“To be hopeful in bad times is not just foolishly romantic. It is based on the fact that human history is a history not only of cruelty but also of compassion sacrifice, courage, kindness. What we choose to emphasize in this complex history will determine our lives. If we only see the worst, it destroys our capacity to do something. IF we remember those times and places—and there are so many—where people have behaved magnificently, this gives us the energy to act, and at least the possibility of sending this spinning top of a world in a different direction.” –Howard Zinn, “The Optimism of Uncertainty”
On the first anniversary of the attack on our nation’s Capitol, I’m reminded of how powerless I felt watching it all unfold online. Did you feel the same?
Our media have made us observers who watch things occur on screens or read or hear about them online, radio, TV. Our “normal” posture toward the 24-hour news cycle is to watch and react.
Yet, as people of faith, a central affirmation of Jesus is AGENCY.
You may hear me use this word a lot, because discovering my own agency—my capacity to respond and make change happen when I combine my agency with that of others—has been a revelation to me in the last several years.
Somehow, much of our religion in the modern era became a spectator activity, as we watched what happened up at the front of the church, done mostly by religious professionals.
Jesus saw the same thing happening in the Judaism of his day, and that’s what he came to change by reactivating ordinary people, especially those who had been pushed out of their synagogues and separated from their communities because they were deemed “unclean” or were part of an outcast group.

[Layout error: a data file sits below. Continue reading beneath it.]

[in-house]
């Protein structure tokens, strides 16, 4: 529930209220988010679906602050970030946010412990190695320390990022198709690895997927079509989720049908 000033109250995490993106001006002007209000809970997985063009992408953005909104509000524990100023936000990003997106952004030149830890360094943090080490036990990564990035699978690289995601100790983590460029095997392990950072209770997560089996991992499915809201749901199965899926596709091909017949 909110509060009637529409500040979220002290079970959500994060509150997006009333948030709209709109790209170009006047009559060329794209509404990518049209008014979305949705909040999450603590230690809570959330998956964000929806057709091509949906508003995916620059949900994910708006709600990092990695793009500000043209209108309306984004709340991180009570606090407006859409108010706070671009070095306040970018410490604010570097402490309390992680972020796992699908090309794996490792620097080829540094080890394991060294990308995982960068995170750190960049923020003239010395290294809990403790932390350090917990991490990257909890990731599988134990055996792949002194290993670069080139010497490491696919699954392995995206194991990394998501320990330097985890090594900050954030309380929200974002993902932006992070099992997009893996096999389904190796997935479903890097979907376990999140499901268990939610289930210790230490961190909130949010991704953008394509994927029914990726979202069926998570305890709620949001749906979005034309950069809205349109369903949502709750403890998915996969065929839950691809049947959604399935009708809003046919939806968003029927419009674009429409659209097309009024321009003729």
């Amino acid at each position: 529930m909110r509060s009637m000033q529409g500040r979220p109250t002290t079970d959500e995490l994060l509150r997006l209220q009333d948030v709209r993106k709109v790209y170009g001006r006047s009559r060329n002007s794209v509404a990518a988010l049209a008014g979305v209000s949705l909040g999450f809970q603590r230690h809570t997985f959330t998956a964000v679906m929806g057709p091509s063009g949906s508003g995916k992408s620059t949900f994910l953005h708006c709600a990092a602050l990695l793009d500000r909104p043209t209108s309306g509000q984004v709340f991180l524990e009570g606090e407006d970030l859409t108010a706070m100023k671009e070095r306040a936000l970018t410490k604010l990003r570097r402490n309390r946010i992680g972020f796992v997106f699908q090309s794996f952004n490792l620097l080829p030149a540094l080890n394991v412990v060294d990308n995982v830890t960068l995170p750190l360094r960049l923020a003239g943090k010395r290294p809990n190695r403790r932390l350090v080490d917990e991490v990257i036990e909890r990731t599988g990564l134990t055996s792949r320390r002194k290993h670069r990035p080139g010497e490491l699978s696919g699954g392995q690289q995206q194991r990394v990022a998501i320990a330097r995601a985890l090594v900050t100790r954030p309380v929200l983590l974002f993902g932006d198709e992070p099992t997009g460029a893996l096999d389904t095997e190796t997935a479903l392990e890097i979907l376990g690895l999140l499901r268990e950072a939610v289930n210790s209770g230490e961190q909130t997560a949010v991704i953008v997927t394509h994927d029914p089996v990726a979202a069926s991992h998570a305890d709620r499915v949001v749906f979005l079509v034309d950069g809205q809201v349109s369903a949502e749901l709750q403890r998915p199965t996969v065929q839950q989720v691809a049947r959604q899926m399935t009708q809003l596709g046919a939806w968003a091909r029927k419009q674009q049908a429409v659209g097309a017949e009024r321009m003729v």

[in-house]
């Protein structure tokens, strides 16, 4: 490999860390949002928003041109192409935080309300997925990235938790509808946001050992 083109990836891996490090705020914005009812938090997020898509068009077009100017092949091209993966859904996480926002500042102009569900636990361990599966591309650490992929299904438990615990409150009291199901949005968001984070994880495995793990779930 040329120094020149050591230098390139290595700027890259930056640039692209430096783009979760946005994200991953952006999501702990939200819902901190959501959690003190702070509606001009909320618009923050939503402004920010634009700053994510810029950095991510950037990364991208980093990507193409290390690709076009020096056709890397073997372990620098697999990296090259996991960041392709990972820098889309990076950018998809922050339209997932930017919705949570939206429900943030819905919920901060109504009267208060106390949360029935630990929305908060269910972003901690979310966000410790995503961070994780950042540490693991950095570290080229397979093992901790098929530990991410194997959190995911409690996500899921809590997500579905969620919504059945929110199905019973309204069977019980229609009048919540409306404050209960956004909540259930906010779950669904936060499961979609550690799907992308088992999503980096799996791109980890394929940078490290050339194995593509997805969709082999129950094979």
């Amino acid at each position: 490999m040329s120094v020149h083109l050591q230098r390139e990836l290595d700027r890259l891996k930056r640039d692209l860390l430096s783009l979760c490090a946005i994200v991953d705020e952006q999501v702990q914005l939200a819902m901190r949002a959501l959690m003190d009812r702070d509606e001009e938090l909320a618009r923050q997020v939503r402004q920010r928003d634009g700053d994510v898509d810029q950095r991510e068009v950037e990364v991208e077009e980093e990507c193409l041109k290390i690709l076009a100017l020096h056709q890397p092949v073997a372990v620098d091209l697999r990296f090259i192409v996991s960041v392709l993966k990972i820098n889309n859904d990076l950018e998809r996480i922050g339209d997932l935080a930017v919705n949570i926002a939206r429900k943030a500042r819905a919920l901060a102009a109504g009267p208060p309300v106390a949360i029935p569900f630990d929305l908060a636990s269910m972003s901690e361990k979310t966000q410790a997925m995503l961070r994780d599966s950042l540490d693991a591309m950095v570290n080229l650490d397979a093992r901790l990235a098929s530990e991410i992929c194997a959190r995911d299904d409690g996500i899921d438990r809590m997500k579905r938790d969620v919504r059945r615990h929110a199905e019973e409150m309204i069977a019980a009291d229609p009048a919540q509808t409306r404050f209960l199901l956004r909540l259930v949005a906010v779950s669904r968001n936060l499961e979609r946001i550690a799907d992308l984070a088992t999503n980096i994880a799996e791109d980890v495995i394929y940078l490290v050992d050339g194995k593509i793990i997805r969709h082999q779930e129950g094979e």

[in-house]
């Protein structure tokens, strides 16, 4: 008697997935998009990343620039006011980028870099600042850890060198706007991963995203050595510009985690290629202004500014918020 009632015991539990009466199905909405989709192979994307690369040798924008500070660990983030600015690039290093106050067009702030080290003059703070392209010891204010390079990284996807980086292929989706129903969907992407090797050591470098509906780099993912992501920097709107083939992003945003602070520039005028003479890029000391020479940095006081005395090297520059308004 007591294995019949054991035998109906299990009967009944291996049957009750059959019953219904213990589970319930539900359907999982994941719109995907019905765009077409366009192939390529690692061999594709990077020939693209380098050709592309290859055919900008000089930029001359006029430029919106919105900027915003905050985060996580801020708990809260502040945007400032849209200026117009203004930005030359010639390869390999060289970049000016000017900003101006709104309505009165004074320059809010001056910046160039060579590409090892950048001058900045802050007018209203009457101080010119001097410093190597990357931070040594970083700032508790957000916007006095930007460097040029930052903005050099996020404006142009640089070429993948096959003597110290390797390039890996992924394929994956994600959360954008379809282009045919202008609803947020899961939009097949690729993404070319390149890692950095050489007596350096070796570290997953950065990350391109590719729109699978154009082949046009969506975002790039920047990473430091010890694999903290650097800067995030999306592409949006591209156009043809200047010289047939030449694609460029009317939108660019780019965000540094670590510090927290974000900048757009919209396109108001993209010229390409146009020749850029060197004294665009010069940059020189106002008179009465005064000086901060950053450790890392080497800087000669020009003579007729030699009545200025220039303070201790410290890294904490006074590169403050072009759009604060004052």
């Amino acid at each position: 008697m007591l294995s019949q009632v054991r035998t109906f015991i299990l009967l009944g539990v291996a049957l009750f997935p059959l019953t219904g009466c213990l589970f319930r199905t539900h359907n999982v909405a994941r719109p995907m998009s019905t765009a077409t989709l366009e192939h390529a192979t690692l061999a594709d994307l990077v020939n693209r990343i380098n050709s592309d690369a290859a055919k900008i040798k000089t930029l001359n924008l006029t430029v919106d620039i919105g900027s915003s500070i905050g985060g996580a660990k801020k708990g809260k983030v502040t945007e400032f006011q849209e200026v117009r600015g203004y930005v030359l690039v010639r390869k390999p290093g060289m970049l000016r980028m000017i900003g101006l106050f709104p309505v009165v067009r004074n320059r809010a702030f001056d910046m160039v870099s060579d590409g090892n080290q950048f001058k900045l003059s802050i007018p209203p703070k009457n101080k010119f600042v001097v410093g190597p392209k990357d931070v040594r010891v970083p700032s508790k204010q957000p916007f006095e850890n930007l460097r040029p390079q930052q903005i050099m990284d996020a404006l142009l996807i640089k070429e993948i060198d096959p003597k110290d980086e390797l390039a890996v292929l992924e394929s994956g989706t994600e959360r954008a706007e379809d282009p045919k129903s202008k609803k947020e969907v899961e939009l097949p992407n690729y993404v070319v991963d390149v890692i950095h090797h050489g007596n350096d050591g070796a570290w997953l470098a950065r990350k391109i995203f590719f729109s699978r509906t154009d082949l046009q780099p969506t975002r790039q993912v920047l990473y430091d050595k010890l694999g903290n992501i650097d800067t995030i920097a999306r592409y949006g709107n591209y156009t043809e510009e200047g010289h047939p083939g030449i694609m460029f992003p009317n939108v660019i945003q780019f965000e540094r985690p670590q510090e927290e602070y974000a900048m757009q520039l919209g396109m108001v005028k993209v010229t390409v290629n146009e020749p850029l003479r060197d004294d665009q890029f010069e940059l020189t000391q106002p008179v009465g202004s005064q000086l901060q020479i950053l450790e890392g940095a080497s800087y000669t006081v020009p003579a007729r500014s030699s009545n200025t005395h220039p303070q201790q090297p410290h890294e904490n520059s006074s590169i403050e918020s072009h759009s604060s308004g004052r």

Whatever the many causes of the Capitol Insurrection last Jan. 6—misinformation, anger, conspiracy theories, lies—at least part of what motivated many who were there that day was the feeling of powerlessness. Isn’t it interesting that people on both “sides” of the political spectrum, both then and at this moment, feel powerless?
But we’re NOT powerless. And we don’t only have power by using violence. We can build the power for change and put The People back at the center of the political process by caucusing ourselves and organizing friends and family to caucus on Feb. 1. We can get very clear about what OUR personal stake is in political decisions and candidates coming up in the midterms this November. We can volunteer with organizations to advocate for legislation that helps all Minnesotans to thrive.
We can show up at the Capitol in St. Paul tonight at 6 for the rally on this first anniversary of an event I hope never occurs again. Because as people of faith, you and I have a part to play in our democracy, and an obligation to play it.